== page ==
Very inspirational. I can’t say I understand what you’re going through, but I’m grateful you’ve given us a glimpse of your life. It seems like you have such a wonderful family, and I personally know during my own struggles there’s nothing like the love of my family to keep me moving forward. I really wish you the best through your recovery.

  10. i admire your strength and positive outlook. you’re an inspiration!!! i just lost a childhood friend to cancer 2 weeks ago, she was the strongest, most positive person i ever met. she fought for many, many years and it really is incredible that there are so many other strong, positive people out there, who are not giving up the fight, just like her. ❀

  11. Wondeful post, thanks for sharing! You seem like a very strong person, keep up the fight!!!

  12. I love the way you seem to embrace dealing with even the negative changes in such a positive way, like finding different styles and what works for you with the changes. I hope that time will let you get back the body you had to leave behind with the medications. Your strength is inspiring and therefore I’m glad you are posting and sharing.

  13. Thanks for this inspirational blog. Your family is beautiful and I love the pixie cut. It’s great that your sense of humour is buoying you. Not long to go. All the best πŸ™‚

  14. This is an awesome post! Thank you for opening your heart and life and sharing. Keep moving forward. The best to you and your family. Freshly Pressed — congratulations!

  15. It’s good to read stories like yours, as it is clear that attitude is everything when it comes to fighting a major disease such as cancer.

    My mother just had her first round of chemo for cholangiocarcinoma, which is really bad among cancers, so a lot of adjustments are still to come for all of us…

    • If she needs some more laughs and support, read some of my back blogs – chemo was awful but it did its job. Thinking of your Mom and her journey and stay posted … attitude makes a HUGE difference (as does having supportive loving family which you are!)

  16. you really have my support!! Blogs like this give me hope. Thank you

  17. myninjanaan

    This post couldn’t have come at a better time. We just found out yesterday that my father is no longer in remission. Although his cancer is different that what you have gone through (he has multiple myeloma), your words have taken such a huge burden off of my chest. I pray that you may find strength in your fight, and may you and your family forever remain healthy and happy πŸ™‚

    • I hope it goes well for your father. This is an insidisous, persistent disease and no fun to battle. But having family and complete strangers on your side helps in ways it’s difficult to articulate. Thank you for your comments and I will think of your father …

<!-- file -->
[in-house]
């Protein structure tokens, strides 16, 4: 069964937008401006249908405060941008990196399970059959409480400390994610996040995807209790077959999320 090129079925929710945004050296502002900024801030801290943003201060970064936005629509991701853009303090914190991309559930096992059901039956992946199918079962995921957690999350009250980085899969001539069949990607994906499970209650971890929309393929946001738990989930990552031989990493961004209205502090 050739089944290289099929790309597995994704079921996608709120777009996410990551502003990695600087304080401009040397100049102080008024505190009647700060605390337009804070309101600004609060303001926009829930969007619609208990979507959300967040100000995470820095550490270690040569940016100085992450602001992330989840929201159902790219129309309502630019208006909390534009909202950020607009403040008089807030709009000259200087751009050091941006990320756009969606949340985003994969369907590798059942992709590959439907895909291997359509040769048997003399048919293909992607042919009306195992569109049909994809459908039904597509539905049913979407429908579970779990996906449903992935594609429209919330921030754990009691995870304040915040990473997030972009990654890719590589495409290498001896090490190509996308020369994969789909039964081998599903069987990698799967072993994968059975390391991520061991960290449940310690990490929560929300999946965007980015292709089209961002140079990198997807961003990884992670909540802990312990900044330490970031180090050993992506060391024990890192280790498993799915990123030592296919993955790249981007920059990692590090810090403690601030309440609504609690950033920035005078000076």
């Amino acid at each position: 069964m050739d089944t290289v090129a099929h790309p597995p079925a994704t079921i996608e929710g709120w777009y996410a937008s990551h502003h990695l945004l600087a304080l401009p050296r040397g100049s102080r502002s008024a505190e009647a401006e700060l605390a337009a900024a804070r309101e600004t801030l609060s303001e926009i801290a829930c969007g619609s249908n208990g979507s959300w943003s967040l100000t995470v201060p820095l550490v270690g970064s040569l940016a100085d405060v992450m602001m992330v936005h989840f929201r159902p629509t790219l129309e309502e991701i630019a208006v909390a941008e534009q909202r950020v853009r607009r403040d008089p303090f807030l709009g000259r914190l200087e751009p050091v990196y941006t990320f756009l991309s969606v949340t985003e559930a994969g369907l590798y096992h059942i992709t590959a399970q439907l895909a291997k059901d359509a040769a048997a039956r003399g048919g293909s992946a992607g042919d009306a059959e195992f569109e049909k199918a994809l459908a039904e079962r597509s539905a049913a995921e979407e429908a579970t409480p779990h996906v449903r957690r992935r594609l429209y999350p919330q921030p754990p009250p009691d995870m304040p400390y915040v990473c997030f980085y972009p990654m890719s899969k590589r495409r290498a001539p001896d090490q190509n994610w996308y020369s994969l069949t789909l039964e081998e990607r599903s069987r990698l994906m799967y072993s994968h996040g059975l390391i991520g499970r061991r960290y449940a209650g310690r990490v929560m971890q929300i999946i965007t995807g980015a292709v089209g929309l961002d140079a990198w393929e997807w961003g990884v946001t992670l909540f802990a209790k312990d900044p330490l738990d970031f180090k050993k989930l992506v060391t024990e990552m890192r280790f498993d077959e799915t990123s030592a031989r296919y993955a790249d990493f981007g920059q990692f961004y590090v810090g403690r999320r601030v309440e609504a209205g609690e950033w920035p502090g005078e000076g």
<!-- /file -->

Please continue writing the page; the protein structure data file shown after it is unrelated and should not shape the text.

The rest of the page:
18. I used to imagine the horrible glaring light and heat was a healing sun, zapping out every bad thing that ever happened to me, out of my life. (it was a very rough year) I visualized like I’d never done in my life. I ended that treatment and year a much lighter and positive person. (And calendula ointment – Whole Foods – did wonders.)
    This will one day, I hope, be a blip in your memory. (and don’t worry, you can get that waste-line back!) Sending you some cooling-healing energy!

    • Maybe I can start pretending I’m in Hawaii. But I just peeled my skin in my armpit. Not something I’ve done on any vvacation. Thanks for the ointment rec! Peace and love to you!

  19. You are such an inspiration dear. I am new to this site. First blog I read and I was moved…. You are a strong person and thank you for sharing your story… God bless…

  20. Reblogged this on allaboutbenj and commented:
    A very inspiring blog…

    • Thank you SO much. I have found blogging to be a catharsis for me – and it has led me to such wonderful and supportive people. I am still going and still battling but with the strength of others … I hope you stay in touch …

  21. Thank you. For sharing your thread with all of us.

  22. I took alot of time starting to write this comment, i didnt know what exactly to say to you that u have a good sense of humor and writing and fighting, but i think instead i’ll just tell u that buying jeans is crazzzzy…. nothing fits me too… if u look at me, i look petite and skinny…. but there s either smth seriously wrong with the proportionate size of my thighs against my butt, or its just the weird shapes and sizes they make…. whatever fits my thighs is loose on top, otherwise they just dont fit my thighs… thighs it is!!…writing truly makes you figure out the unanswered puzzles
    May God give you strength and health πŸ™‚

    • If you have any suggestions of places that have worked for you – I’m all ears! I have blocked out two days this week to go jeans shopping πŸ™‚ At least it’s a little annoying but somewhat normal compared to the rest of my ailments. Thanks for your note and comments. I hope to hear more from you! (and any suggestions on the jeans!)

      • mirrormon

        I would love to give suggestions but i think we might be at some massive distance… I m in Pakistan… I don’t like levi’s jeans, unlike popular trend, they dont fit me well… local brands like riverstone and stoneage have good jeans for me… but i think these suggestions might not be much use to you :)..
        but seriously i hate taking a few dozen pairs in the try room and then come out with zero success

  23. Love your courage and your new pixie do! You are blessed to have a loving and supportive family around you. Wishing you continued courage and strength.

  24. Kiersten

    Thank you for your post! Your hope and optimism during this hard time says a lot about you. Don’t give up!

  25. You go girlfriend!! Pray! My Mom was a 15yr b.c. survivor! She had a lumpectomy (8/13 lymph glands removed were infected!) chemo and radiation. Took tamoxifen and then took arimidex per her Dr.

  26. My skin cancer was scary, but I cannot imagine what you are going through.

    You are in my thoughts and prayers.